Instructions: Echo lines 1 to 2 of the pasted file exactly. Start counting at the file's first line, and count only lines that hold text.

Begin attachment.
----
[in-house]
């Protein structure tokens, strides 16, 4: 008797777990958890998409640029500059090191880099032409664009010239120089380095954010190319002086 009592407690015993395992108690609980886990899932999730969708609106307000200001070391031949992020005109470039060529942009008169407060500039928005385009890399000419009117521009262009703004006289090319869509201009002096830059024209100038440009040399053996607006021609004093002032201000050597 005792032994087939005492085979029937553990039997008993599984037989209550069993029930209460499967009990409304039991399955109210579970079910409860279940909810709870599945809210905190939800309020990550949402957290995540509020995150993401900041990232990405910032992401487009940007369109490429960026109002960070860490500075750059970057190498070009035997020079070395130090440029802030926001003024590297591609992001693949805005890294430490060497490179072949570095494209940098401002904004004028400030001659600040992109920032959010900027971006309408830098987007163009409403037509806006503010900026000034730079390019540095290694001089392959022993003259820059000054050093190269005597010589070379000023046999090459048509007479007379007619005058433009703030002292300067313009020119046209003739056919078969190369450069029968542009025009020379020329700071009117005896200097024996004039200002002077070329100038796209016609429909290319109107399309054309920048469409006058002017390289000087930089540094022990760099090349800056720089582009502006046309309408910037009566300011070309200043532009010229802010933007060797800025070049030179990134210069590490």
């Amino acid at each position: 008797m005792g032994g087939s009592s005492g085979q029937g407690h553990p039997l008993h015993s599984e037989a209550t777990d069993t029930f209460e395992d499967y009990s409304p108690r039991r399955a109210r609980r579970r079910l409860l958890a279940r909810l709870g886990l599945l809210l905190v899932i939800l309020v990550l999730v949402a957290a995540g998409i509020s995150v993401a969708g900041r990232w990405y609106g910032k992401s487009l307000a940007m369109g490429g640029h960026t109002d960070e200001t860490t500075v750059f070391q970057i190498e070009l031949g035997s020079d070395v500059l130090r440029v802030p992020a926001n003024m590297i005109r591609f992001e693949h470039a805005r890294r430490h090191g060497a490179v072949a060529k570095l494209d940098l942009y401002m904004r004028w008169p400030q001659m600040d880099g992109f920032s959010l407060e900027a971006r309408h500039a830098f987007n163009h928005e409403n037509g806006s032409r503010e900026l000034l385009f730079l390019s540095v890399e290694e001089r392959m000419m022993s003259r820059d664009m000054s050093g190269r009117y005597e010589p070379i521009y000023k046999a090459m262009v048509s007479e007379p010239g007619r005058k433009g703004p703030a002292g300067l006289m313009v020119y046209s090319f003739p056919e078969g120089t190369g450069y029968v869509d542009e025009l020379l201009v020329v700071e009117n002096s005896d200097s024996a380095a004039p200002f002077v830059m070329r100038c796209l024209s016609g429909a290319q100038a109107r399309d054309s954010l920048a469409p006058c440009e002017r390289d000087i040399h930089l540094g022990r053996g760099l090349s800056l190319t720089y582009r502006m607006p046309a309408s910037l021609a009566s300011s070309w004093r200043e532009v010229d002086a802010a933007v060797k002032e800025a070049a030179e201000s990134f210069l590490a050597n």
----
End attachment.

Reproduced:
[in-house]
């Protein structure tokens, strides 16, 4: 008797777990958890998409640029500059090191880099032409664009010239120089380095954010190319002086 009592407690015993395992108690609980886990899932999730969708609106307000200001070391031949992020005109470039060529942009008169407060500039928005385009890399000419009117521009262009703004006289090319869509201009002096830059024209100038440009040399053996607006021609004093002032201000050597 005792032994087939005492085979029937553990039997008993599984037989209550069993029930209460499967009990409304039991399955109210579970079910409860279940909810709870599945809210905190939800309020990550949402957290995540509020995150993401900041990232990405910032992401487009940007369109490429960026109002960070860490500075750059970057190498070009035997020079070395130090440029802030926001003024590297591609992001693949805005890294430490060497490179072949570095494209940098401002904004004028400030001659600040992109920032959010900027971006309408830098987007163009409403037509806006503010900026000034730079390019540095290694001089392959022993003259820059000054050093190269005597010589070379000023046999090459048509007479007379007619005058433009703030002292300067313009020119046209003739056919078969190369450069029968542009025009020379020329700071009117005896200097024996004039200002002077070329100038796209016609429909290319109107399309054309920048469409006058002017390289000087930089540094022990760099090349800056720089582009502006046309309408910037009566300011070309200043532009010229802010933007060797800025070049030179990134210069590490």